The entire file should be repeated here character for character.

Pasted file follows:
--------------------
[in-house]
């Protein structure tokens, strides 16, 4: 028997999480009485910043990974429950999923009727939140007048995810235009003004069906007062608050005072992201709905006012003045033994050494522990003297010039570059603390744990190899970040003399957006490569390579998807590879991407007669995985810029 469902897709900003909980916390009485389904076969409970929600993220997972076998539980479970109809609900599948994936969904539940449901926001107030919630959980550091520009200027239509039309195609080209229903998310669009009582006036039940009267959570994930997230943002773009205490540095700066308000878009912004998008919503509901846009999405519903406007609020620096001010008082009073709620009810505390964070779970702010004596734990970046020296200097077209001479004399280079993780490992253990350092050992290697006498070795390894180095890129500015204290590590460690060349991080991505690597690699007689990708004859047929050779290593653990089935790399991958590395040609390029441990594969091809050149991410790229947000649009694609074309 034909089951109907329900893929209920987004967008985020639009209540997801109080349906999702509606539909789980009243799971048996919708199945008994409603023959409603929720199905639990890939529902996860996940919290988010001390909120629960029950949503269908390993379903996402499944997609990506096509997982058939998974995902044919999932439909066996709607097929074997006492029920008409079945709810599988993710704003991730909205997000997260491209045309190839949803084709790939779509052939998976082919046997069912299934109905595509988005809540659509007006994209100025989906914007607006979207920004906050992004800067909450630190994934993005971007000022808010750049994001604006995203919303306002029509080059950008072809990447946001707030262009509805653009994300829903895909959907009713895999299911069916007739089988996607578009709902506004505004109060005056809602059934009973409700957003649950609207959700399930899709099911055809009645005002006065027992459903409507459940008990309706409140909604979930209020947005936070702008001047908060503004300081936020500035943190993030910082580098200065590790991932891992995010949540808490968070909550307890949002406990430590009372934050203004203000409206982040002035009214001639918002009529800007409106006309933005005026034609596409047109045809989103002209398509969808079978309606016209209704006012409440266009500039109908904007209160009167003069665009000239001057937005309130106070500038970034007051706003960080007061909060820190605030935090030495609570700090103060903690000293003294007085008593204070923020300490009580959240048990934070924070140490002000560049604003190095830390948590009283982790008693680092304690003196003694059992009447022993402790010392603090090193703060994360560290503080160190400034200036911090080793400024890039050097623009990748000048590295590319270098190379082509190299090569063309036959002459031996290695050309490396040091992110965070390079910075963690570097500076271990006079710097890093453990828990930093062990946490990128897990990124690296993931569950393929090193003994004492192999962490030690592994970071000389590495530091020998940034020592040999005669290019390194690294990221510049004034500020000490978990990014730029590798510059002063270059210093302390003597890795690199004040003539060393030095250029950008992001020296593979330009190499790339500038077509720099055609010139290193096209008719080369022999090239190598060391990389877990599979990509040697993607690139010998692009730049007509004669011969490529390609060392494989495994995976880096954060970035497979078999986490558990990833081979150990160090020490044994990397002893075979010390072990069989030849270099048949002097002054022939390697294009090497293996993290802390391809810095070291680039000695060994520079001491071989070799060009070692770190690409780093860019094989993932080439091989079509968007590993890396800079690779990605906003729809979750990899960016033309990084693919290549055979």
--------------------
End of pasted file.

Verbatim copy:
[in-house]
């Protein structure tokens, strides 16, 4: 028997999480009485910043990974429950999923009727939140007048995810235009003004069906007062608050005072992201709905006012003045033994050494522990003297010039570059603390744990190899970040003399957006490569390579998807590879991407007669995985810029 469902897709900003909980916390009485389904076969409970929600993220997972076998539980479970109809609900599948994936969904539940449901926001107030919630959980550091520009200027239509039309195609080209229903998310669009009582006036039940009267959570994930997230943002773009205490540095700066308000878009912004998008919503509901846009999405519903406007609020620096001010008082009073709620009810505390964070779970702010004596734990970046020296200097077209001479004399280079993780490992253990350092050992290697006498070795390894180095890129500015204290590590460690060349991080991505690597690699007689990708004859047929050779290593653990089935790399991958590395040609390029441990594969091809050149991410790229947000649009694609074309 034909089951109907329900893929209920987004967008985020639009209540997801109080349906999702509606539909789980009243799971048996919708199945008994409603023959409603929720199905639990890939529902996860996940919290988010001390909120629960029950949503269908390993379903996402499944997609990506096509997982058939998974995902044919999932439909066996709607097929074997006492029920008409079945709810599988993710704003991730909205997000997260491209045309190839949803084709790939779509052939998976082919046997069912299934109905595509988005809540659509007006994209100025989906914007607006979207920004906050992004800067909450630190994934993005971007000022808010750049994001604006995203919303306002029509080059950008072809990447946001707030262009509805653009994300829903895909959907009713895999299911069916007739089988996607578009709902506004505004109060005056809602059934009973409700957003649950609207959700399930899709099911055809009645005002006065027992459903409507459940008990309706409140909604979930209020947005936070702008001047908060503004300081936020500035943190993030910082580098200065590790991932891992995010949540808490968070909550307890949002406990430590009372934050203004203000409206982040002035009214001639918002009529800007409106006309933005005026034609596409047109045809989103002209398509969808079978309606016209209704006012409440266009500039109908904007209160009167003069665009000239001057937005309130106070500038970034007051706003960080007061909060820190605030935090030495609570700090103060903690000293003294007085008593204070923020300490009580959240048990934070924070140490002000560049604003190095830390948590009283982790008693680092304690003196003694059992009447022993402790010392603090090193703060994360560290503080160190400034200036911090080793400024890039050097623009990748000048590295590319270098190379082509190299090569063309036959002459031996290695050309490396040091992110965070390079910075963690570097500076271990006079710097890093453990828990930093062990946490990128897990990124690296993931569950393929090193003994004492192999962490030690592994970071000389590495530091020998940034020592040999005669290019390194690294990221510049004034500020000490978990990014730029590798510059002063270059210093302390003597890795690199004040003539060393030095250029950008992001020296593979330009190499790339500038077509720099055609010139290193096209008719080369022999090239190598060391990389877990599979990509040697993607690139010998692009730049007509004669011969490529390609060392494989495994995976880096954060970035497979078999986490558990990833081979150990160090020490044994990397002893075979010390072990069989030849270099048949002097002054022939390697294009090497293996993290802390391809810095070291680039000695060994520079001491071989070799060009070692770190690409780093860019094989993932080439091989079509968007590993890396800079690779990605906003729809979750990899960016033309990084693919290549055979």